totton shelters

Totton Air Raid Shelters + Ashurst, Calmore, & Eling WW2 History

There is so much World War 2 heritage and history in the Totton and Ashurst areas of Southampton that I felt they deserved a bit of an explore this weekend. As a result, my son and I decided to go on an air raid shelter hunt in the Ashurst, Calmore, Eling, and Totton areas to see what we could find.

Many of the shelters are in private gardens, but we were lucky enough to be invited to film on a friend’s property in Totton where they still have a concrete air raid shelter.

You can see what we found including all the Totton air raid shelters in the video below, with photos of our finds further down the page.

Ashurst air raid shelters

Our first stop off was in Ashurst to visit two air raid shelters. You can see photos of them both below, one of which you might have seen on our website or YouTube channel before.

Air raid shelter near the railway crossing

The first WW2 air raid shelter is off the beaten track and hidden in some woods. It is said to have served the railway crossing keeper’s cottage which is no longer there.

ashurst railway crossing air raid shelter
This is located about 3 metres into woods just off what is a public pathway.

It’s been burned out at some point in time, and the blast wall has been knocked down and moved to one side… I have no idea how someone would have had the strength to move it into the position it’s in today!

rear of the shelter
You can see how the blast wall is now fallen over and to one side of the bomb shelter.

After we visited this one, we found out that it was on private land. We didn’t see any fencing or signage, so weren’t aware at time of visiting it. If you do decide to find it yourself, please do get the landowner’s permission in advance before accessing it.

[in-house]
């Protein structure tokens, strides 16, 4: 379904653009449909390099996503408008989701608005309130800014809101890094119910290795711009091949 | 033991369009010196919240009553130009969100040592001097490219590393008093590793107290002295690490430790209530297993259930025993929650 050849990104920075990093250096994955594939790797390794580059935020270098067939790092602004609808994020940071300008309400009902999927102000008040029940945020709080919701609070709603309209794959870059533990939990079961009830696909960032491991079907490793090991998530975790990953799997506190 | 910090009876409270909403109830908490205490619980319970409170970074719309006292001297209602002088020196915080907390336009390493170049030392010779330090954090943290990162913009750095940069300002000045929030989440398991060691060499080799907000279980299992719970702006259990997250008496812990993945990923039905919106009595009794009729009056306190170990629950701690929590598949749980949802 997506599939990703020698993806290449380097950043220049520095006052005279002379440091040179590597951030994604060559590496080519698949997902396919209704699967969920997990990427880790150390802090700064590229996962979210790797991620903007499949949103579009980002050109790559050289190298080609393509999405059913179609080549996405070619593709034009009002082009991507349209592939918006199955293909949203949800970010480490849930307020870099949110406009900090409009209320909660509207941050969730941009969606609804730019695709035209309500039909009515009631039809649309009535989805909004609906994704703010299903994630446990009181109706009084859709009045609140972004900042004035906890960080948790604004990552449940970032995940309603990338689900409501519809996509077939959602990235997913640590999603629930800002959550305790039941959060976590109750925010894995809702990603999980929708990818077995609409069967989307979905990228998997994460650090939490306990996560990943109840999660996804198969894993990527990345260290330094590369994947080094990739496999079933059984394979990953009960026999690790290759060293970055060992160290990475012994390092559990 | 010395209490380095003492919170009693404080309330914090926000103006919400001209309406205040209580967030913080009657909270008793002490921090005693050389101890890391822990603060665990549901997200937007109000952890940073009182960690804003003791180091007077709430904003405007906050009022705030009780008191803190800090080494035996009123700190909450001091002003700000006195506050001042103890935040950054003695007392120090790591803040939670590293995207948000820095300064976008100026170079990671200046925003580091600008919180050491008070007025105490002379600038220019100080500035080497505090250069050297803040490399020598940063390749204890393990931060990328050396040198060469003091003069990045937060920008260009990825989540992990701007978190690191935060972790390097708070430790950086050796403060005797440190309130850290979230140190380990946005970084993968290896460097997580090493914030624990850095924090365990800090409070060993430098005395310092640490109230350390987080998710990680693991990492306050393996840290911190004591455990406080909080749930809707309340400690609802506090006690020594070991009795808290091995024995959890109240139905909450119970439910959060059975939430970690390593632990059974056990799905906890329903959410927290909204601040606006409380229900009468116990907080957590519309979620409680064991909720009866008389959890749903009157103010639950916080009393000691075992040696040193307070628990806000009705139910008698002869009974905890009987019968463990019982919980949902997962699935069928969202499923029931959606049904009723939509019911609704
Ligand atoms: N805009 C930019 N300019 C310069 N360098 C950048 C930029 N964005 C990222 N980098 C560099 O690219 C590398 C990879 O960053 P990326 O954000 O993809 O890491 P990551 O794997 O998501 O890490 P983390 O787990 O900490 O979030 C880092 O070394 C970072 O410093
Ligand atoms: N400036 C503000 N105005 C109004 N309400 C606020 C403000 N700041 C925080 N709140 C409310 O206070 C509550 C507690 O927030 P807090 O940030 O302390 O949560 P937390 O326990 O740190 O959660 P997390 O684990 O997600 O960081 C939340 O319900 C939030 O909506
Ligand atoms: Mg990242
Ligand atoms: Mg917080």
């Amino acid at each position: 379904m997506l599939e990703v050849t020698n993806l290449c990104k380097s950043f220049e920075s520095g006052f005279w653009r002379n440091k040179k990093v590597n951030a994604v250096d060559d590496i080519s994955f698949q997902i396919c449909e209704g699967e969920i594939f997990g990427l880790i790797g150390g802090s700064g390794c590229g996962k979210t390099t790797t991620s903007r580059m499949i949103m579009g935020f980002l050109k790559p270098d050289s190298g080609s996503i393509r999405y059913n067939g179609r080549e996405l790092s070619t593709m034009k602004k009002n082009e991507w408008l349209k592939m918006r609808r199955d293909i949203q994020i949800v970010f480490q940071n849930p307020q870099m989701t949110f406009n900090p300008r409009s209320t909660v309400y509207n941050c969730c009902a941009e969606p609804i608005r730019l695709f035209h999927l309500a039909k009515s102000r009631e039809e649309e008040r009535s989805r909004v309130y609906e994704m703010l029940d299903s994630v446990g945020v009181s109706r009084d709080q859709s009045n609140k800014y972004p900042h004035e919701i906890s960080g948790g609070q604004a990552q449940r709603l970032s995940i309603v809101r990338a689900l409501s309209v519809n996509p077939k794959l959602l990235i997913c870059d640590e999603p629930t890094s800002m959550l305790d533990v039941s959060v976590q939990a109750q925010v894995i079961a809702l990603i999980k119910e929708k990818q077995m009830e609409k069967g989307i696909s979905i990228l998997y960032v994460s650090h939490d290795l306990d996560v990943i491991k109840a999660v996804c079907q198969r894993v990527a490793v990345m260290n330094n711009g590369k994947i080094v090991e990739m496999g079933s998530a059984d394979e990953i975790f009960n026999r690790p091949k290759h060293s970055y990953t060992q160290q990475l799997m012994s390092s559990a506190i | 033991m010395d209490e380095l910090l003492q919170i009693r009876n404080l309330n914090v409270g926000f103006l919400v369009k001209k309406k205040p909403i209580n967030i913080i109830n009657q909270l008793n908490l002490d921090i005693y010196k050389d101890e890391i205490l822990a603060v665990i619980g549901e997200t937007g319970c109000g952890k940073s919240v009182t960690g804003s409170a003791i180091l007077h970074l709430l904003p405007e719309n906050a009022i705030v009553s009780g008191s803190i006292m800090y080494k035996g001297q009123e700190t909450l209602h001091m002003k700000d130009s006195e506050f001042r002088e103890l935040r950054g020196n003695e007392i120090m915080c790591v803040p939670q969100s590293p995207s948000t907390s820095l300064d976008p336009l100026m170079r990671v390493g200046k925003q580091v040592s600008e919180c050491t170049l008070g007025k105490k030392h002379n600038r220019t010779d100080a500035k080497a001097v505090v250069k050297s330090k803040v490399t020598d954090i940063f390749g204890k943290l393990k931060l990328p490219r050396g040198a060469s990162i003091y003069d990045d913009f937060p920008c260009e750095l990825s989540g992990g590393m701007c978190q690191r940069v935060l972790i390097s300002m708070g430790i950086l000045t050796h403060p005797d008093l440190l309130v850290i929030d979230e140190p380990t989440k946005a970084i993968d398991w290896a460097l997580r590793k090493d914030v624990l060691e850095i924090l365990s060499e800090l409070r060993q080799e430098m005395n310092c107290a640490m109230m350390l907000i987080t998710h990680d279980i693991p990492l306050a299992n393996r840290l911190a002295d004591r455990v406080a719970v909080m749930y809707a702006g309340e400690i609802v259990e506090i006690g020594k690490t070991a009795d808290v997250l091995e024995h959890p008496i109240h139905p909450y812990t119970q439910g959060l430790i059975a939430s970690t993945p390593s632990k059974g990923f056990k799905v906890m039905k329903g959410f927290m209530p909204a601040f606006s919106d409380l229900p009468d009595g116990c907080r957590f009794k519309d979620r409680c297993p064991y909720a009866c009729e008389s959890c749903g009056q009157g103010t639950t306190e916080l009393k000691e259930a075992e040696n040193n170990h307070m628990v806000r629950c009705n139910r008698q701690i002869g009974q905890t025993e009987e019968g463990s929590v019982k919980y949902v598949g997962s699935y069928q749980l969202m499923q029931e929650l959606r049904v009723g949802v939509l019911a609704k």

Civic air raid shelter near Ashurst railway station

The second visit was to the large civic air raid shelter near the New Forest pub and Ashurst railway station. We’ve visited this one before, so you can see more photos in this blog post here, but this time we were brave enough to go inside through the escape hatch.

air raid shelter in new forest and ashurst
The Ashurst train station air raid shelter has been boarded up for some years now… but we found a way in!

Many air raid shelters had an escape hole, and this one was no different. Whilst it meant we were able to crawl inside; I don’t recommend you do. It was very dirty and didn’t feel at all safe. It might even be used for drug use, like I suspect the next one in Totton is too.

Totton air raid shelters

We then had a quick pitstop in Eling. Unfortunately, the air raid shelter in a garden was no longer visible due to hedge growth, so decided to head on to Totton.

In Totton there would have been plenty of air raid shelters. In fact, military historians have identified around 10 spots in the Totton area that have now mostly been demolished.

In fact, a large one was said to once be on the site of the Totton Asda car park.

Surface air raid shelter on Totton Bypass

You might have seen this green painted brick building before and not really given it much notice. But it’s an air raid shelter believe it or not.

totton air raid shelter
There is a hole behind this Totton bomb shelter you can look through.

Surface air raid shelters didn’t offer a lot of protection from a hit or blast but did offer protection from flying debris and collapsing buildings. It would have been far safer to sit in this than your house once the bombs started.

It looked like someone has been sleeping in this Totton air raid shelter, so we didn’t enter, and instead moved onto our next spot…

Buried Anderson shelters on Totton Bypass